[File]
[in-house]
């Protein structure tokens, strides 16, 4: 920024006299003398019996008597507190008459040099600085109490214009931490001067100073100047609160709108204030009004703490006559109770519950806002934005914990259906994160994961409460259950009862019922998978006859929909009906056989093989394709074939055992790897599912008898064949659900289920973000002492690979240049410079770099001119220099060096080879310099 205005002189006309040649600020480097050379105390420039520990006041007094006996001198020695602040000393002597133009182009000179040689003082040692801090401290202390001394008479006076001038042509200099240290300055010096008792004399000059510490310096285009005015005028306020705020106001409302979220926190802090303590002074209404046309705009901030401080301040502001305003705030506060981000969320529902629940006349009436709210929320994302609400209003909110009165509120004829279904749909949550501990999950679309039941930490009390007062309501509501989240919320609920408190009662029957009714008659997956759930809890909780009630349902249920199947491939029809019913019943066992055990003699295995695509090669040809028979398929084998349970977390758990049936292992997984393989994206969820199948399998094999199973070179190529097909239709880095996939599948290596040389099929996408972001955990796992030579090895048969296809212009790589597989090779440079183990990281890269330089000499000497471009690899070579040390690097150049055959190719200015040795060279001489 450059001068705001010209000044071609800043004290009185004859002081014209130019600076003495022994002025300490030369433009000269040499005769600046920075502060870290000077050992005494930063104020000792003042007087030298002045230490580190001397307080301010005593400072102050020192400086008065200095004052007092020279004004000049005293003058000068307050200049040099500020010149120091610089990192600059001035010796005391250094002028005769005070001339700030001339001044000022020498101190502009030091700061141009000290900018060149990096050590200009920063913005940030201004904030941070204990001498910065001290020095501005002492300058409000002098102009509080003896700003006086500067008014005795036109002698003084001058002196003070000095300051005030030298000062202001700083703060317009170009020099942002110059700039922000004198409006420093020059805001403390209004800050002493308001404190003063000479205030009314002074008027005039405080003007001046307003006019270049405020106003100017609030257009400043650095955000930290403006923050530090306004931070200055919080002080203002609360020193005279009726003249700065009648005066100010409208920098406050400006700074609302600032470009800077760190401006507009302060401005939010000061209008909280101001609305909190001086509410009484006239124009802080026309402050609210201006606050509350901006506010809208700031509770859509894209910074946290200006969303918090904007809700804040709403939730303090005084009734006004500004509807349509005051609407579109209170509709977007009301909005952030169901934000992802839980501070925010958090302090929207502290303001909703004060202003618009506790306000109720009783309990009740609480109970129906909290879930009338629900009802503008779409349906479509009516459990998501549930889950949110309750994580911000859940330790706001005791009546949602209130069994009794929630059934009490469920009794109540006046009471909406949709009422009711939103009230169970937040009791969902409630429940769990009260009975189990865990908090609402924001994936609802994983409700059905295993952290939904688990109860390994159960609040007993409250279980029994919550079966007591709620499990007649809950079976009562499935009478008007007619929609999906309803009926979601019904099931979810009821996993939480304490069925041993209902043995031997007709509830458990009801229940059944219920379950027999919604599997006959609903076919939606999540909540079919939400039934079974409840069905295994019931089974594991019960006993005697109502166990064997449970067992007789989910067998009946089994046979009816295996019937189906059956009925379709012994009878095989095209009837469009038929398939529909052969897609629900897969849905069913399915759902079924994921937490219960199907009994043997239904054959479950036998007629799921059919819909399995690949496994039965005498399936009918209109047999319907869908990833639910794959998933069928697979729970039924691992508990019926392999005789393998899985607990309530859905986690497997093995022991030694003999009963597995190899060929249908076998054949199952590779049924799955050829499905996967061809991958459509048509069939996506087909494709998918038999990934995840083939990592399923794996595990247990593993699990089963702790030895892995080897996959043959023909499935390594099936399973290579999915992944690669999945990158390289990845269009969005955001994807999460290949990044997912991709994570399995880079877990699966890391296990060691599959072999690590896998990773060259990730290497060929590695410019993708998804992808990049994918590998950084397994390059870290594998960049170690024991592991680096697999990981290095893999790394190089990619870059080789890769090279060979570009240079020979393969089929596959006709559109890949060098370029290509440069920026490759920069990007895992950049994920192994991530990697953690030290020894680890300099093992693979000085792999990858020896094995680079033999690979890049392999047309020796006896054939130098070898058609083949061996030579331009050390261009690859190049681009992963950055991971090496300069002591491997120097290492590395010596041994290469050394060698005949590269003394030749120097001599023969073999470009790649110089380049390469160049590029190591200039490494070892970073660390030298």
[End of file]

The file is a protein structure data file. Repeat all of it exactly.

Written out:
[in-house]
């Protein structure tokens, strides 16, 4: 920024006299003398019996008597507190008459040099600085109490214009931490001067100073100047609160709108204030009004703490006559109770519950806002934005914990259906994160994961409460259950009862019922998978006859929909009906056989093989394709074939055992790897599912008898064949659900289920973000002492690979240049410079770099001119220099060096080879310099 205005002189006309040649600020480097050379105390420039520990006041007094006996001198020695602040000393002597133009182009000179040689003082040692801090401290202390001394008479006076001038042509200099240290300055010096008792004399000059510490310096285009005015005028306020705020106001409302979220926190802090303590002074209404046309705009901030401080301040502001305003705030506060981000969320529902629940006349009436709210929320994302609400209003909110009165509120004829279904749909949550501990999950679309039941930490009390007062309501509501989240919320609920408190009662029957009714008659997956759930809890909780009630349902249920199947491939029809019913019943066992055990003699295995695509090669040809028979398929084998349970977390758990049936292992997984393989994206969820199948399998094999199973070179190529097909239709880095996939599948290596040389099929996408972001955990796992030579090895048969296809212009790589597989090779440079183990990281890269330089000499000497471009690899070579040390690097150049055959190719200015040795060279001489 450059001068705001010209000044071609800043004290009185004859002081014209130019600076003495022994002025300490030369433009000269040499005769600046920075502060870290000077050992005494930063104020000792003042007087030298002045230490580190001397307080301010005593400072102050020192400086008065200095004052007092020279004004000049005293003058000068307050200049040099500020010149120091610089990192600059001035010796005391250094002028005769005070001339700030001339001044000022020498101190502009030091700061141009000290900018060149990096050590200009920063913005940030201004904030941070204990001498910065001290020095501005002492300058409000002098102009509080003896700003006086500067008014005795036109002698003084001058002196003070000095300051005030030298000062202001700083703060317009170009020099942002110059700039922000004198409006420093020059805001403390209004800050002493308001404190003063000479205030009314002074008027005039405080003007001046307003006019270049405020106003100017609030257009400043650095955000930290403006923050530090306004931070200055919080002080203002609360020193005279009726003249700065009648005066100010409208920098406050400006700074609302600032470009800077760190401006507009302060401005939010000061209008909280101001609305909190001086509410009484006239124009802080026309402050609210201006606050509350901006506010809208700031509770859509894209910074946290200006969303918090904007809700804040709403939730303090005084009734006004500004509807349509005051609407579109209170509709977007009301909005952030169901934000992802839980501070925010958090302090929207502290303001909703004060202003618009506790306000109720009783309990009740609480109970129906909290879930009338629900009802503008779409349906479509009516459990998501549930889950949110309750994580911000859940330790706001005791009546949602209130069994009794929630059934009490469920009794109540006046009471909406949709009422009711939103009230169970937040009791969902409630429940769990009260009975189990865990908090609402924001994936609802994983409700059905295993952290939904688990109860390994159960609040007993409250279980029994919550079966007591709620499990007649809950079976009562499935009478008007007619929609999906309803009926979601019904099931979810009821996993939480304490069925041993209902043995031997007709509830458990009801229940059944219920379950027999919604599997006959609903076919939606999540909540079919939400039934079974409840069905295994019931089974594991019960006993005697109502166990064997449970067992007789989910067998009946089994046979009816295996019937189906059956009925379709012994009878095989095209009837469009038929398939529909052969897609629900897969849905069913399915759902079924994921937490219960199907009994043997239904054959479950036998007629799921059919819909399995690949496994039965005498399936009918209109047999319907869908990833639910794959998933069928697979729970039924691992508990019926392999005789393998899985607990309530859905986690497997093995022991030694003999009963597995190899060929249908076998054949199952590779049924799955050829499905996967061809991958459509048509069939996506087909494709998918038999990934995840083939990592399923794996595990247990593993699990089963702790030895892995080897996959043959023909499935390594099936399973290579999915992944690669999945990158390289990845269009969005955001994807999460290949990044997912991709994570399995880079877990699966890391296990060691599959072999690590896998990773060259990730290497060929590695410019993708998804992808990049994918590998950084397994390059870290594998960049170690024991592991680096697999990981290095893999790394190089990619870059080789890769090279060979570009240079020979393969089929596959006709559109890949060098370029290509440069920026490759920069990007895992950049994920192994991530990697953690030290020894680890300099093992693979000085792999990858020896094995680079033999690979890049392999047309020796006896054939130098070898058609083949061996030579331009050390261009690859190049681009992963950055991971090496300069002591491997120097290492590395010596041994290469050394060698005949590269003394030749120097001599023969073999470009790649110089380049390469160049590029190591200039490494070892970073660390030298």